Whenever any of us get too confident of our ability to read the signs of the times, it can be good therapy to see how smart people in the past have gone wrong.
In 1900, magazines and newspapers were full of predictions about the twentieth century.
And not only did people interpret the signs of the time wrongly, but there were lots of signs that they failed to identify at all. No one predicted
And yet, looking back, we know that the signs were there already.
3. Keep alert! Be prepared!
And that leads us to the third important lesson in the gospel reading today.
The late Brenda Zimmerman applied this lesson to the world of business and planning, as part of her understanding of complexity theory. What happens in the world is a result of so many chance interactions of so many unpredictable circumstances that you can’t expect to lay out a strategic plan that will get you where you want to be five years from now.
The kind of S.W.O.T. analysis that a lot of organizations do, – strengths, weaknesses, opportunities, and threats, — doesn’t really work in a complex world, because you simply can’t foresee the opportunities and threats that are ahead of us, and you tend to overestimate your strengths and underestimate your weaknesses.
I love recalling the moment a number of years ago when we were engaged in long range planning. Peter Drake was present. You may remember that Peter is an economist and at the time he was interviewed weekly on the radio, and television. And the interviewers always asked some form of the same question: “What’s going to happen to the economy?”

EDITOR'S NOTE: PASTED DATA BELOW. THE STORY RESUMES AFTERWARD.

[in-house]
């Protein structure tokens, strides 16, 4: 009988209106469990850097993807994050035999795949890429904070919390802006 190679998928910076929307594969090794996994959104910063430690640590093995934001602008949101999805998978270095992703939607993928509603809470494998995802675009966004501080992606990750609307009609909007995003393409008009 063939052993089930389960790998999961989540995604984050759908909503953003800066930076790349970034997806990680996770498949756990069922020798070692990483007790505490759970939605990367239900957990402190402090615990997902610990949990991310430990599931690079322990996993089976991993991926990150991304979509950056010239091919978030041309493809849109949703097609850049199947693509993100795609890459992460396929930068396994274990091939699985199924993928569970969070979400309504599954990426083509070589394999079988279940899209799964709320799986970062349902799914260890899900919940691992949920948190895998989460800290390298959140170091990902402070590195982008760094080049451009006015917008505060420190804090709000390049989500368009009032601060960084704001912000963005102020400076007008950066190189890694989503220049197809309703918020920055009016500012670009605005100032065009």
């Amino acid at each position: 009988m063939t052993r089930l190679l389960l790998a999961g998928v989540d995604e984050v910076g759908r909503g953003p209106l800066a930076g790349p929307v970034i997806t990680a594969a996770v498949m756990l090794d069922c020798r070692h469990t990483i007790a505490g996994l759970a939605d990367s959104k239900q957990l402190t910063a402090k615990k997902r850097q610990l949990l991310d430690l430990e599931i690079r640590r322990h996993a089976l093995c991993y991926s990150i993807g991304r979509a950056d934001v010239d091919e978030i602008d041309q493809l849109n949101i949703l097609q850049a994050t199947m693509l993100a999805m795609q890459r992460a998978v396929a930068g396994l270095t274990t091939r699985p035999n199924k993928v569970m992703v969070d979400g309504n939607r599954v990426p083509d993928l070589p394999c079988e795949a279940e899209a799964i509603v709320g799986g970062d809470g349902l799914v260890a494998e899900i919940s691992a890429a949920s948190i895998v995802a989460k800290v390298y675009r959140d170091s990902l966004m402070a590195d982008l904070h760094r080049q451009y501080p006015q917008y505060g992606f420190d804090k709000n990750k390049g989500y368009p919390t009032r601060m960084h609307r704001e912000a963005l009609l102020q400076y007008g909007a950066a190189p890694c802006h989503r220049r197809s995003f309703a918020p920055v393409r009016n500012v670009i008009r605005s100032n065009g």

As we considered our long range plan, Peter listened quietly for a long time. Then he contributed, and all were eager to hear.
“You know, ‘no matter what you do, you can’t really predict the future.”
Mouths dropped and people stuttered, “But Peter, you have done nothing but predict the future!”
And of course, he was right!
But what you can do, though, as Brenda taught us and I think Peter would agree, is to prepare your organization or your business or your government department or your family or yourself to be nimble and resilient, alert to change, and ready to respond to new circumstances.
Last April, Aliya Khan came to me and said, “shouldn’t the Interfaith Council do something about the Syrian refugee crisis?” That same week, Heather Donaldson came to me and said, “shouldn’t Maple Grove be doing something about the Syrian refugee crisis?” They were reading the signs of the times. Earlier and more effectively than many.
But frankly, it seemed kind of futile to me. So few refugees had been accepted. The process took years. There seemed to be no public will to change the status quo. The signs seemed hopeless.
But then I thought of our Outreach chair, Sandra Onufryk, who had stepped forward when the government asked us to sponsor a Pakistani family under threat of death for educating their daughter. The government withdrew their support, but not before Sandra had studied, researched, interviewed experts. She was prepared.
And that’s a perfect example of applying Jesus’ teaching to us.